Advice, For Law Students Too

This Sunday, The New York Times offered superb advice for undergraduates from a wonderful array of scholars, including my favorite (and for so many others) Martha Nussbaum.  Law students can learn1206351_romans from some of their insights as well.  Here are the highlights (with a few comments):

1. Reading great newspapers will help your writing. Most articles are models of clarity and substance–they banish jargon (and latin phrases) and so should you.  Follow their lead; you can’t go wrong.  (Linda Greenhouse, Dahlia Lithwick, David Margolick’s At the Bar columns from the past, and many more come to mind).

2.  Get lost in great books.  Don’t forget to read for you, not just for class.  It will help your writing and thinking.  (This summer, I re-read Anthony Lewis’s Make No Law: The Sullivan Case and the First Amendment, Rod Smolla’s Deliberate Intent: A Lawyer Tells the True Story of Murder By the Book, Martha Nussbaum’s Hiding From Humanity: Disgust, Shame, and the Law, and Dan Solove’s Understanding Privacy for just that reason).

3.  Take classes that stretch your mind, that interest you, rather than just focusing on classes that prepare you for the job.

4.  Seek out wonderful professors–what is lasting is how they’ve made you think, not the specifics of any given course.

5.  Write as much and as often as you can, and think about classes that ensure you do that.

6.  Don’t alienate your professor (and your colleagues–for better or for worse, you are part of a legal community now).

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9 Responses

  1. Lawrence Cunningham says:

    Concur! Great post Danielle (as usual).

    I’d emphasize that this wisdom goes for 1Ls too:

    read the Times/Journal;

    read great books (even Gilmore’s The Death of Contract or Fried’s Contract as Promise, to pick two in my 1L teaching field);

    though required, 1L courses are designed to stretch the mind and be of interest, and schools tend to put 1L prawfs in that rotation for good pedagogical reason; and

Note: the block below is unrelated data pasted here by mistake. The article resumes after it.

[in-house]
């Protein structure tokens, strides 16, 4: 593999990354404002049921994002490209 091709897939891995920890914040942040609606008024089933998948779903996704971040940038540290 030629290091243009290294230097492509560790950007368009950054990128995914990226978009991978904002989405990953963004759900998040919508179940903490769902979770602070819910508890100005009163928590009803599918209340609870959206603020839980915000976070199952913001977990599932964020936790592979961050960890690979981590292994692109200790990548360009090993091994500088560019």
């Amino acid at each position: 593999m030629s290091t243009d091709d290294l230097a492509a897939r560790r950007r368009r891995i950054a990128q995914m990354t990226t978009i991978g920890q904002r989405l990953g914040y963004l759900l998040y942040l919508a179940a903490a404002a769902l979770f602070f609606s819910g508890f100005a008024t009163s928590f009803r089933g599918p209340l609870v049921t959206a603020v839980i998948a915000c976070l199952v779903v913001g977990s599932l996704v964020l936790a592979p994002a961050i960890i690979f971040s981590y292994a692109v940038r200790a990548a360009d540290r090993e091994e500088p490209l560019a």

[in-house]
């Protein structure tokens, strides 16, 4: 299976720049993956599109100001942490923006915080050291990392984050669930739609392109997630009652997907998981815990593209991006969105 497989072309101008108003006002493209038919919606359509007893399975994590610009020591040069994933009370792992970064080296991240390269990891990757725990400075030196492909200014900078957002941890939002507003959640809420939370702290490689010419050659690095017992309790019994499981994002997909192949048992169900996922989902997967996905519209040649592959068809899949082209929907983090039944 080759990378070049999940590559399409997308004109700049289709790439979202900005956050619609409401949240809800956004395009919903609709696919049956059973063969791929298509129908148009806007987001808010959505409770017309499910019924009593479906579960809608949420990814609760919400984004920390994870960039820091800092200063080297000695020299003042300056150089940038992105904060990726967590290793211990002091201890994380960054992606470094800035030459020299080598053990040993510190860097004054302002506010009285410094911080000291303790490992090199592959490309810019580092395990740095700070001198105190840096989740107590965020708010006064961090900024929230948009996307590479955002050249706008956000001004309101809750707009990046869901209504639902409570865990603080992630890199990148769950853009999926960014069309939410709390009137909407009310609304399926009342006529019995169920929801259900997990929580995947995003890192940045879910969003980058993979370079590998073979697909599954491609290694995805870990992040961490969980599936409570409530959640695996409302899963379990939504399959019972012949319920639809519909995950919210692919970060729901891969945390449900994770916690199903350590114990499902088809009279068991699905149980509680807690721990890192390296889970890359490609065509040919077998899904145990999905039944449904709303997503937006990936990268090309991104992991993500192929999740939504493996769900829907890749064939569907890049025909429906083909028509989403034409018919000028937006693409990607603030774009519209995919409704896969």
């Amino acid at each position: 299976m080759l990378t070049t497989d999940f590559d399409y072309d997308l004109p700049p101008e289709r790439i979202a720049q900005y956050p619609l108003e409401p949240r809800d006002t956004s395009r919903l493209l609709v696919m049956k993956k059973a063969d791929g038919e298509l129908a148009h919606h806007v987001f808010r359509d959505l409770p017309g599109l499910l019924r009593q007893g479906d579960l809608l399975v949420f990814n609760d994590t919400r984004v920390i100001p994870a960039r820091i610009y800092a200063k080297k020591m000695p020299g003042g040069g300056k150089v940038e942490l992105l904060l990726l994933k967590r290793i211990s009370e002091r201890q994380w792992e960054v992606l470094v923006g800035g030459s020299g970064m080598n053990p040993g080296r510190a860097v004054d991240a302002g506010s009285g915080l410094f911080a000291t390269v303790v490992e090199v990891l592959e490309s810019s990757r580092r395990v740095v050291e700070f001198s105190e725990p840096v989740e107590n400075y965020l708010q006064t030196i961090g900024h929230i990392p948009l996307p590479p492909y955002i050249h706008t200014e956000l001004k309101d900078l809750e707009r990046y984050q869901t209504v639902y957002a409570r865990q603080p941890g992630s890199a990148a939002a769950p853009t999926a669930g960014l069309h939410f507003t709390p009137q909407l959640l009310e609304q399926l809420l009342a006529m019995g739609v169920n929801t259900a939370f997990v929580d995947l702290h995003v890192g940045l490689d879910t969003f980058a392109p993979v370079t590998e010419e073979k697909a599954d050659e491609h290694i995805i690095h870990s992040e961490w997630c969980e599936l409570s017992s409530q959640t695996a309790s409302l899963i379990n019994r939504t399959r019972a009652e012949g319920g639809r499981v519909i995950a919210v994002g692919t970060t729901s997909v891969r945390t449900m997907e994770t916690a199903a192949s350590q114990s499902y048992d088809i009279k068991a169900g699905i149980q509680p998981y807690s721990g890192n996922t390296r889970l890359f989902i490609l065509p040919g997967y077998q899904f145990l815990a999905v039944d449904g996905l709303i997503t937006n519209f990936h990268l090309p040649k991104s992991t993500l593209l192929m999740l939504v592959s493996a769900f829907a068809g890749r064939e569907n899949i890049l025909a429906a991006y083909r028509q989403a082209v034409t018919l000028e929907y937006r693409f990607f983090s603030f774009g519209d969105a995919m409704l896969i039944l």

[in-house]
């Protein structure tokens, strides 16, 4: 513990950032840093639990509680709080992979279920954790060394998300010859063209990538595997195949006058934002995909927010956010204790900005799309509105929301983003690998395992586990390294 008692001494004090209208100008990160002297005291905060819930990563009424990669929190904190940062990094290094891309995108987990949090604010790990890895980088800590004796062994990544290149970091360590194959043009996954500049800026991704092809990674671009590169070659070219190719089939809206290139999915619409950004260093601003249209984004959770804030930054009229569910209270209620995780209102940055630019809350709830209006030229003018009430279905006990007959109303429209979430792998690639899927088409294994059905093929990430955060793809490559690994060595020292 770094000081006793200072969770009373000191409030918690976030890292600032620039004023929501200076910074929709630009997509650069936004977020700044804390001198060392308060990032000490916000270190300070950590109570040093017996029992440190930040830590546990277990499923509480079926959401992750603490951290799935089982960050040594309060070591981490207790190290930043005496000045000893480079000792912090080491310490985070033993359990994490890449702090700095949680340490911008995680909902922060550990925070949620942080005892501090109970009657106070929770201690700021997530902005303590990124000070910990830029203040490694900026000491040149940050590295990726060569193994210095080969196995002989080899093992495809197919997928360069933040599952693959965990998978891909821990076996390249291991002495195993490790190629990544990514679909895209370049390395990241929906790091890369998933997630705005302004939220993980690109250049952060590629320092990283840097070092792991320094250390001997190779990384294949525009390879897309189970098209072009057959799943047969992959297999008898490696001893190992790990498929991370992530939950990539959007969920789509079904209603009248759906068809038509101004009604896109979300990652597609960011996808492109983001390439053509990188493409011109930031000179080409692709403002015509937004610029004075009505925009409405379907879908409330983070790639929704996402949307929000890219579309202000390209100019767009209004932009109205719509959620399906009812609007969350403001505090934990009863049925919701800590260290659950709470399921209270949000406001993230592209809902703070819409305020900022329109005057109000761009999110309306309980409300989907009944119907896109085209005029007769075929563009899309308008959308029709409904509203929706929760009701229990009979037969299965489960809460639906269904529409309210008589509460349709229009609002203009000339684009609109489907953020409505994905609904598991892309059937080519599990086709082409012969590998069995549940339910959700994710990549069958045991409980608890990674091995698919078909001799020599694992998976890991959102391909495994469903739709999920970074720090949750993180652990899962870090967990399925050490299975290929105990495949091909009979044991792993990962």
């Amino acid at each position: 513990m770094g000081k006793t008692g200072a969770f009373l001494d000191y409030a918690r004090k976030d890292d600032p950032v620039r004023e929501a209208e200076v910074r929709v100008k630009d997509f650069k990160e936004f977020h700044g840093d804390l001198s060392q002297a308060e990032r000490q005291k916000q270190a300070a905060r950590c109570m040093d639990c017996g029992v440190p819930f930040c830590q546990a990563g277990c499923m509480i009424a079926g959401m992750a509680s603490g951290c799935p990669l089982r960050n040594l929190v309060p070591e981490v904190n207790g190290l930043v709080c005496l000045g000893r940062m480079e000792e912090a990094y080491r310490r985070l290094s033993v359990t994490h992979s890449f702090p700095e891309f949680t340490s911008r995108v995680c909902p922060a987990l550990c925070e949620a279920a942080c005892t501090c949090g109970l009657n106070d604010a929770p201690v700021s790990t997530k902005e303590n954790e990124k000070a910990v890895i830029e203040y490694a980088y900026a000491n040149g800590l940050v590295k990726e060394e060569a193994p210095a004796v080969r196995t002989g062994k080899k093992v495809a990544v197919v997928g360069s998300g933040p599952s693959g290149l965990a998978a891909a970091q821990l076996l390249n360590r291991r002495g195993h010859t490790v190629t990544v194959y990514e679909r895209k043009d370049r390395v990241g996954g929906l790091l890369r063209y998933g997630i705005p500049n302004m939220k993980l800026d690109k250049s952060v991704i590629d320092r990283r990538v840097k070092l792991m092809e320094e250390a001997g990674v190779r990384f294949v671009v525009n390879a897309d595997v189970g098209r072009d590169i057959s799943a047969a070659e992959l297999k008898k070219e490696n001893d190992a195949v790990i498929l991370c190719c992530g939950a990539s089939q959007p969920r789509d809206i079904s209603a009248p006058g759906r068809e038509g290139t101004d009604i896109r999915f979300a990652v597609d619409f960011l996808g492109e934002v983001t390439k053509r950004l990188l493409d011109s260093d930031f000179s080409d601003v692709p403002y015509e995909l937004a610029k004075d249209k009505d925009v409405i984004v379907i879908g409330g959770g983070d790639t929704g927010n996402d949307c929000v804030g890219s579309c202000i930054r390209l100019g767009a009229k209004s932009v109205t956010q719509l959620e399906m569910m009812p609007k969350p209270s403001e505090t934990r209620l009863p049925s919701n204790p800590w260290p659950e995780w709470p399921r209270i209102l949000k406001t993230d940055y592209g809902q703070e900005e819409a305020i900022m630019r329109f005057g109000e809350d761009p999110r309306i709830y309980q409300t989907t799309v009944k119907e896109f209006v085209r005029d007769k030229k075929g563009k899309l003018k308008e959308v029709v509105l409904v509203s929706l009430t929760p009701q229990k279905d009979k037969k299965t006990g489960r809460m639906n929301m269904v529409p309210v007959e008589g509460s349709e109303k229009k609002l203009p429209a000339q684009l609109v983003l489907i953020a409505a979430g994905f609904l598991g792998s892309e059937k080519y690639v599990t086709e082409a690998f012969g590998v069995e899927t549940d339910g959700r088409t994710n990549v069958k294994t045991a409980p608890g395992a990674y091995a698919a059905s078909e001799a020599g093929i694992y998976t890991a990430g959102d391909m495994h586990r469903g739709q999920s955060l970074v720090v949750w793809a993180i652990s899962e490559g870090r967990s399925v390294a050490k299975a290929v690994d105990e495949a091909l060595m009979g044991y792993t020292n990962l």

though many 1L classes do not formally require writing, write analytical accounts of the doctrines you are studying anyway, in addition to the common practice of outlining the materials.

  2. Wonderful advice, Larry. (I almost wrote “So true,” but that risked cutting against your wise input to Dave!)

  3. A.J. Sutter says:

    I think these recommendations go wrong on two points: First, newspaper journalism is often a model of superficiality. Those stories that focus on facts rather than opinion often strip out analysis. To learn style and how to present one’s reasoning, it’s better to read great essayists, and others who are able to treat their subjects with some sustained reflection. While some of those authors may currently write columns for newspapers, I don’t think “most articles” meet that standard.

    Second, both of you recommended only books (and columnists, too) about law. That’s way too narrowing. It’s better for one’s reading to be more interdisciplinary, and to include a healthy does of literature — but most of all, for it to include subjects that you find to be fun and interesting. That’s what keeps you human. It can also be a source of out-of-the-box ideas. My policy since graduating has been not to read anything about law past 8:00 PM unless I’m billing the hours. Not only has that helped me not to get burnt out on being a lawyer even after 25+ years, but it’s often paid substantial and unexpected dividends for my practice.